Despite temperatures nearing 100 degrees, more than six dozen people turned out Monday for the first Johnston County Elder Abuse Awareness Walk.
The mile-long silent march along Smithfield’s greenway coincided with events around the globe in observation of World Elder Abuse Awareness Day.
The observance is in its ninth year, and the Johnston County Department of Social Services decided it was time to organize the first local event, said Wendy Whitfield, supervisor of adult services.
“Numbers have increased so widely this year for the reports (of elder abuse) that we get, that we knew it was time to bring awareness to the issue,” she said. “Lots of people know about abuse and neglect of children, but they don’t know that it also exists in the elderly community.”
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Abuse and neglect of older persons occurs both in their homes and in nursing facilities, Whitfield said, and 90 percent of elder abuse occurs at the hands of a family member. Experts estimate that one in every 14 cases goes unreported.
Social workers Kelly Freese and Teresa Gardner took the lead in organizing the walk. The goal was to raise awareness of the issue, Freese said, and to inform the public that DSS can connect them with programs and services to assist the elderly. Often, that help can prevent a difficult situation from turning into an abusive one, she said.
“Too many times, when we have to go out, there’s a crisis situation involved because people didn’t know where to go,” Freese said. “What causes a lot of the issues is caretaker stress and burnout.”
The Johnston event began at the Neuse River Amphitheater, where Johnston Commissioner Chad Stewart read a proclamation declaring June 15 Elder Abuse Awareness Day in the county. More than 17,000 people 65 and older call Johnston home, Stewart said, and it is every resident’s responsibility to look for and report signs of abuse and neglect.
“Elder abuse is something that we need to pay close attention to because it is so often overlooked,” he said.
After the opening ceremony, participants embarked on their walk along the Neuse River. The walkers remained silent and used the time to reflect upon the elder abuse. Along the way, organizers had placed signs that shared facts about the issue.
The walk took place with financial support from Roto-Rooter and J. West Vinyl Siding & Windows. Among other things, the sponsors provided bright yellow-and-purple T-shirts to commemorate the occasion.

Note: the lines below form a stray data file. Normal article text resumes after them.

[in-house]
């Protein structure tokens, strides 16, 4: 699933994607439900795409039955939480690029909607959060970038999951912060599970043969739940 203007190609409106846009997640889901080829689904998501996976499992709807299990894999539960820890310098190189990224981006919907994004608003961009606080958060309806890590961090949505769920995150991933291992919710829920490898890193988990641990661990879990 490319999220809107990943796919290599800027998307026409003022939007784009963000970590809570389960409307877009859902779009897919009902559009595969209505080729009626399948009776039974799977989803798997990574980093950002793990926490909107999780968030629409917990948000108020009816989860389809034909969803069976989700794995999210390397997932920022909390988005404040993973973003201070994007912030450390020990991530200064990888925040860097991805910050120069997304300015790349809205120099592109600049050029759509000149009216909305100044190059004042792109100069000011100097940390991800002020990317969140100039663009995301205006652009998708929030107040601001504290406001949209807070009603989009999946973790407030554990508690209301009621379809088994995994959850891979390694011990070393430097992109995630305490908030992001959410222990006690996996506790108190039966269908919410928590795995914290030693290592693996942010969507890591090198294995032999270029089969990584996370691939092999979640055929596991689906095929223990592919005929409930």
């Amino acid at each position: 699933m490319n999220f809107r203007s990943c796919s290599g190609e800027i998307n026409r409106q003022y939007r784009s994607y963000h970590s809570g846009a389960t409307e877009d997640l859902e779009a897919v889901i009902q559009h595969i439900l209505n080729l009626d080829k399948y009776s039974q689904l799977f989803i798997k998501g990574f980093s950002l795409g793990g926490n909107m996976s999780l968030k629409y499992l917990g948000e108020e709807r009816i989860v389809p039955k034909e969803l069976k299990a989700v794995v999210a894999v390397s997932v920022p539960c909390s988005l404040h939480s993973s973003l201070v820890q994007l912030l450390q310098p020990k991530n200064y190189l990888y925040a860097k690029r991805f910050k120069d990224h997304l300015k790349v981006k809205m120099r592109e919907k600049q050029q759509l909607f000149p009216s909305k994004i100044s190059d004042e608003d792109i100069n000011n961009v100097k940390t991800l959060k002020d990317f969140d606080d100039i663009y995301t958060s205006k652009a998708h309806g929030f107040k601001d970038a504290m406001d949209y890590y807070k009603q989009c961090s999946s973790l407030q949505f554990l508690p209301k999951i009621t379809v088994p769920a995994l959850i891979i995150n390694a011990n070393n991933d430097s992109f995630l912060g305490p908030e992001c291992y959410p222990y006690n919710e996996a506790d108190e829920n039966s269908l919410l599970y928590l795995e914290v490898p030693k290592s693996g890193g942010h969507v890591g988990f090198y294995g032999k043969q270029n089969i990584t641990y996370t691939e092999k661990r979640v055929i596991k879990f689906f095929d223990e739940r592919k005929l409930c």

Dewayne Owens, general manager of Roto-Rooter, said he had never heard of elder abuse when Freese asked him to become a sponsor. Once he got informed, Owens said, the issue hit home because his wife is a full-time caregiver for his mother-in-law.
“I wondered, if she had to be in an assisted-care facility, would people take care of her like we would?” he said. “I’m excited to be a part of the very first walk, and I’m looking forward to many more years.”
Identifying, reporting abuse
Elder abuse falls into four general categories, according to the DSS. Those are:
Abuse: The most obvious form, abuse includes willful infliction of physical or mental pain; unreasonable confinement; or deprivation of necessary services by a caretaker.
Self-neglect: Occurs when a disabled adult has no caretaker and cannot properly maintain his or her mental and physical health.
Exploitation: When someone, often a family member, takes advantage of an elder to gain access to his or her resources.
Caretaker neglect: Happens when a person responsible for an elder’s care fails to provide the services needed to maintain his or her mental and physical health.
The most common signs of elder abuse include:
▪ Bruises, burns, cuts or scratches.
▪ Medical conditions that go untreated.
▪ Unsafe or unsanitary housing.
▪ Mental anguish and distress.
▪ Mistrust of others.
▪ Mismanaged property, finances or savings.
▪ Failure to provide needed care.
▪ Aimless wandering at night.
▪ Inability to cook, bathe, use the bathroom, dress or care for oneself.
▪ Bed sores, weight loss or dry skin and lips.
North Carolina law requires residents to report suspected cases of elder abuse to their local department of social services. Reports should include the victim’s name and address; age or date of birth; mental and physical condition; caretaker’s name, if her or she has one; and the names of anyone else who might be able to provide information.
DSS protects the information of people who notify the department of suspected abuse, and reports may be made anonymously for additional security.
To contact the Johnston County Department of Social Services, call 919-989-5300 or stop by the office at 714 North St., Smithfield.